# DDA 2015 – Rotational and interior models for Enceladus I

This is one of a series of notes taken during the 2015 meeting of the AAS Division on Dynamical Astronomy, 3-7 May, at CalTech. An index to this series (all the papers presented at the meeting) is here.

### Session: Moon Formation and Dynamics II

Matthew S. Tiscareno (Cornell)

#### Abstract

We will discuss the underlying dynamical models and the consequent interior models that pertain to our discovery of a forced rotational libration for Saturn’s moon Enceladus (Thomas et al. 2015).

Despite orbital variations that change the mean motion on timescales of several years owing to mutual satellite interactions, the rotation state of Enceladus should remain synchronous with the varying mean motion, as long as damping is as expected (Tiscareno et al. 2009, Icarus). Taking that dynamically synchronous rotation as the ground state, we construct a model that naturally focuses on the physically interesting librations about the synchronous state that occur on orbital timescales. We will discuss the differences between the method used here and other dynamical methods (e.g., Rambaux et al. 2010, GRL; cf. Tajeddine et al. 2014, Science), and we will review the rotation states (whether known or predicted) of other moons of Saturn.

We will also describe our measurements of the control point network on the surface of Enceladus using Cassini images, which was then used to obtain its physical forced libration amplitude at the orbital frequency. The fit of Cassini data results in a libration amplitude too large to be consistent with a rigid connection between the surface and the core, ruling out the simplest interior models (e.g., homogeneous, two-layer, two-layer with south polar anomaly). Alternatively, we suggest an interior model of Enceladus involving a global ocean that decouples the shell from the core, with a thinner icy layer in the south polar region as an explanation for both the libration (Thomas et al. 2015) and the gravity (Iess et al. 2014, Science) measurements.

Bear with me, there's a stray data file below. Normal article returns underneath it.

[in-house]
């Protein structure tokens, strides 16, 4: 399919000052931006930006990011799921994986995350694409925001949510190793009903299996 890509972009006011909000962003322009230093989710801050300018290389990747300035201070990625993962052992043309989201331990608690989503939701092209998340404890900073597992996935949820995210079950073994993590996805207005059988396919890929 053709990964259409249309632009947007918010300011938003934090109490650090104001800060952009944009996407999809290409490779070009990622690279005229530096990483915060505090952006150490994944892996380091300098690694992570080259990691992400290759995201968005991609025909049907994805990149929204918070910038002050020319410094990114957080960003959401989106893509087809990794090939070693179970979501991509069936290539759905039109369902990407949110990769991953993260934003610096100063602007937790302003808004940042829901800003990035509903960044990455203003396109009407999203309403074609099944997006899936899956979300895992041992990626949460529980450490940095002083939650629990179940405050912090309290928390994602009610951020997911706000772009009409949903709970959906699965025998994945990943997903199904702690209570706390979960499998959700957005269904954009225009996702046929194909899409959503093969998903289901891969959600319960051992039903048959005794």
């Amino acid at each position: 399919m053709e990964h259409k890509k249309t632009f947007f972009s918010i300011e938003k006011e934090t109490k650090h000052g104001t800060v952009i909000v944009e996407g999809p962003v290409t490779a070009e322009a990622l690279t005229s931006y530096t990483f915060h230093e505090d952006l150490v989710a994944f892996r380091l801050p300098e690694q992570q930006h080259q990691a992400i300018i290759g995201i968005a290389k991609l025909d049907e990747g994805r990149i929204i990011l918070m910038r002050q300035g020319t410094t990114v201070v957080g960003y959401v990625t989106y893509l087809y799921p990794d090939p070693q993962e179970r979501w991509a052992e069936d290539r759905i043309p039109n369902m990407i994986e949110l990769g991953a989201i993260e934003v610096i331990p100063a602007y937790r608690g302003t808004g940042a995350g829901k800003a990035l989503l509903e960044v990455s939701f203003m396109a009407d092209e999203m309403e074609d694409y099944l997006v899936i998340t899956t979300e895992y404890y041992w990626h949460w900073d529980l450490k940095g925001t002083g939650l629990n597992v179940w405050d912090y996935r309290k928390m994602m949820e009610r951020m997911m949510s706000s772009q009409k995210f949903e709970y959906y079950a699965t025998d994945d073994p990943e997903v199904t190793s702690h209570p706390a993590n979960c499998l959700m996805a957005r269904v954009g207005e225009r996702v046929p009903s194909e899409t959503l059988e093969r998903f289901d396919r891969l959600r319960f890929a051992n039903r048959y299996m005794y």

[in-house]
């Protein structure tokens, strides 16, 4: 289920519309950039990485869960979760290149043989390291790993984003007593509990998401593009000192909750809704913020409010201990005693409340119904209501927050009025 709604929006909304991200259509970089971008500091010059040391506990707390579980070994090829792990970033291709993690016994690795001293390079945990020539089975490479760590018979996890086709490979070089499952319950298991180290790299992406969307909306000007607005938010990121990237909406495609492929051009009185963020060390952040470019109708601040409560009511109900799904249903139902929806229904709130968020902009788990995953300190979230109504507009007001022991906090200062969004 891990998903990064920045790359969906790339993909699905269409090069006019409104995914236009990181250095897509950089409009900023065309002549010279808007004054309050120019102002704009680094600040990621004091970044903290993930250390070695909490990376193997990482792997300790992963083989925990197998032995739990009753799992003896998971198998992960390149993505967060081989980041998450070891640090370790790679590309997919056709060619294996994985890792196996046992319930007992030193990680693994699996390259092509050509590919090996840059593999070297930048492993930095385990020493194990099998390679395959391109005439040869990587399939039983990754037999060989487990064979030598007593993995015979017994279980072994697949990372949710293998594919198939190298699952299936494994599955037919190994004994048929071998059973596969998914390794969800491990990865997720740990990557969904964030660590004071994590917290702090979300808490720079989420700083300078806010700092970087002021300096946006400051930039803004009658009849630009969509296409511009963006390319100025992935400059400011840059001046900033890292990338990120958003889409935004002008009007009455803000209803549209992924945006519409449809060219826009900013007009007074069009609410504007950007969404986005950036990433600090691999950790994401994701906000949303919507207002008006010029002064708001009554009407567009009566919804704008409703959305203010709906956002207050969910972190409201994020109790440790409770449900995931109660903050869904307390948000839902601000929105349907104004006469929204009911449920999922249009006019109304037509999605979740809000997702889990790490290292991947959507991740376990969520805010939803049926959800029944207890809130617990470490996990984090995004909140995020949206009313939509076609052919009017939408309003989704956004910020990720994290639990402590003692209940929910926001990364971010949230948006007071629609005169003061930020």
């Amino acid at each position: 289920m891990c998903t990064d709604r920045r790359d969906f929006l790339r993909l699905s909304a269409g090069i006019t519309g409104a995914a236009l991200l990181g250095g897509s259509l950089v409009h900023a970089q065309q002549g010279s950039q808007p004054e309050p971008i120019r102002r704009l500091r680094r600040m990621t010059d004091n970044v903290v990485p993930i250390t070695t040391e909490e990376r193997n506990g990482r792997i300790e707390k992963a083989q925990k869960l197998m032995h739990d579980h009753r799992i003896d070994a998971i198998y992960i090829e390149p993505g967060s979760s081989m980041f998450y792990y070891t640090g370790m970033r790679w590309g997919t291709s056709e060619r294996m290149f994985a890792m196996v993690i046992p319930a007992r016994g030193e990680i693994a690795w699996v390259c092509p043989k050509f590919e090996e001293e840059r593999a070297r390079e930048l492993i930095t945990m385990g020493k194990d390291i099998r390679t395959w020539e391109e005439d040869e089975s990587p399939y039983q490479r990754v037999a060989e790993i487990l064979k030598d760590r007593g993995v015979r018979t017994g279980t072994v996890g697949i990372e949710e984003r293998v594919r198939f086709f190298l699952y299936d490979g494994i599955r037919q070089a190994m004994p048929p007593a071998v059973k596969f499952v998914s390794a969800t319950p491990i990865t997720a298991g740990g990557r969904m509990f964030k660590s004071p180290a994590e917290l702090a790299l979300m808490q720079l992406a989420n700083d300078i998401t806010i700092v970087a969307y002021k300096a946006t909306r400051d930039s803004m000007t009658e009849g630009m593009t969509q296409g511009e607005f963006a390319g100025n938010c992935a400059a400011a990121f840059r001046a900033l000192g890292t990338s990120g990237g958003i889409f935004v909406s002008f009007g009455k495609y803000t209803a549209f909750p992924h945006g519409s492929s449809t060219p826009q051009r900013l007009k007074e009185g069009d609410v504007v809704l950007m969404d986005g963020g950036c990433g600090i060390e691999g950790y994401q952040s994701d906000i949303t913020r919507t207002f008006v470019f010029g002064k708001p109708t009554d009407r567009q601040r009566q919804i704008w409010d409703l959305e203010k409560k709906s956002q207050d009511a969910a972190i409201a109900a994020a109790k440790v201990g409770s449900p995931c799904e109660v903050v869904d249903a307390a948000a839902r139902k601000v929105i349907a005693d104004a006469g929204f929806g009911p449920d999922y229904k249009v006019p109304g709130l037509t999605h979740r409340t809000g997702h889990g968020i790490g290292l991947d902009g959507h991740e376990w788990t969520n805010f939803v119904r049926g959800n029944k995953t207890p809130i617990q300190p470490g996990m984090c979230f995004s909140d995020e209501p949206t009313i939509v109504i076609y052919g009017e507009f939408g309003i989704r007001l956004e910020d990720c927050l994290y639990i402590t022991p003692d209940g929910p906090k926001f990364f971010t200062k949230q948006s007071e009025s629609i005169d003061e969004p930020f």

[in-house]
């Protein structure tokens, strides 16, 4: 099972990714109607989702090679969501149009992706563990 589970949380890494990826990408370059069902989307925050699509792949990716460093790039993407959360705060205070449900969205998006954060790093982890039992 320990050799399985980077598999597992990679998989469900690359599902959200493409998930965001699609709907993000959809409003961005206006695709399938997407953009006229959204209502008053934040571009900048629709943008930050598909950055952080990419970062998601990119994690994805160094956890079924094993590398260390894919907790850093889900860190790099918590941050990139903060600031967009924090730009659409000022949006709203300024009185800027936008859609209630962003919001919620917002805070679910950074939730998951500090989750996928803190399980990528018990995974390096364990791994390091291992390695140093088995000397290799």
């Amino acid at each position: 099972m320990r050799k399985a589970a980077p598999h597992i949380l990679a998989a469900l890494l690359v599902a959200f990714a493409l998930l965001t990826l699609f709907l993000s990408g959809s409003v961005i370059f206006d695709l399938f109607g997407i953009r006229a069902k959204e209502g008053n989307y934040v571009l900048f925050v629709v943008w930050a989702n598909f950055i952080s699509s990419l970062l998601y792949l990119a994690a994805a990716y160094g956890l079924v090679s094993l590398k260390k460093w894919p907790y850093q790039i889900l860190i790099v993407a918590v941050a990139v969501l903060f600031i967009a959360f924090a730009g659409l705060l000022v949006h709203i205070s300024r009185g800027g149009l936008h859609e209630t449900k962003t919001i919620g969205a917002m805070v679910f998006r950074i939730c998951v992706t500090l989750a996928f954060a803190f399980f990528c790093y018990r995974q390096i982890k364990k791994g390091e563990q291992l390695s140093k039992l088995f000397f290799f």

#### Notes

• 2nd largest Saturnian moon
• Plumes — salty jets — observed by Cassini
• What is under the surface?
• Rotational parameters $\rightarrow$ interior structure
• Forcedlibrations
• same period as orbital
• nat. freq. $\omega_0 \approx n \sqrt{3 (B-A)/C}$
• near-spherical: moon always points at empty focus (synchronous)
• elongated: moon would always point at Saturn
• Enceladus axis oscillates around empty focus (synchronous rotation)
• as $\dfrac{B-A}{C} \rightarrow \dfrac{1}{3}$, resonance (Tiscareno et al. 2009)
• but Enceladus $\dfrac{B-A}{C} \ll \dfrac{1}{3}$
• Enceladus libration $0.120\pm0.014$ deg
• rules out rigid connection between surface and core
• hence, some kind of global subsurface ocean
• Mean motion variations
• Enceladus resonant arguments from interaction with Dione:
$ILR_D = \lambda_E\, – 2 \lambda_D + \varpi_E$ (librating)
$CIR_D = \lambda_E\, – 2 \lambda_D + \Omega_D$ (circulating)
$CER_D = \lambda_E\, – 2 \lambda_D + \varpi_D$ (circulating)
• As long as damping is sufficiently strong, synchronous rotation maintained
• damping must be $\gamma_{\pi/2} = \dfrac{2 e}{1\, – \left(\dfrac{n}{\omega_0}\right)^2} \Rightarrow \tau \approx 1.0\,Q\ \mathrm{days}$
• but $10 \lt Q \lt 100$ days
• rot. rate varies with the CER and ILR freqs
• not really “librations”
• maintaining synch. rot., while the mean motion varies quasiperiodically
• Rotational models
• Global Fourier components have limited usefulness
• MM variation more complex than a few periodic terms
• Define rot.statewrt Saturn
• base state: synch rot (expected for low triaxiality)
• accounts for MM variation
• easy to generate a range of kernels for many vals of $\gamma$
• Tiscareno 2015
• deflect $\psi(t) = (2 e+\gamma)\sin M$
• generate kernels of $\psi(t)$ for a wide range of $\gamma$ values, check for best control-point resids
• dissipation?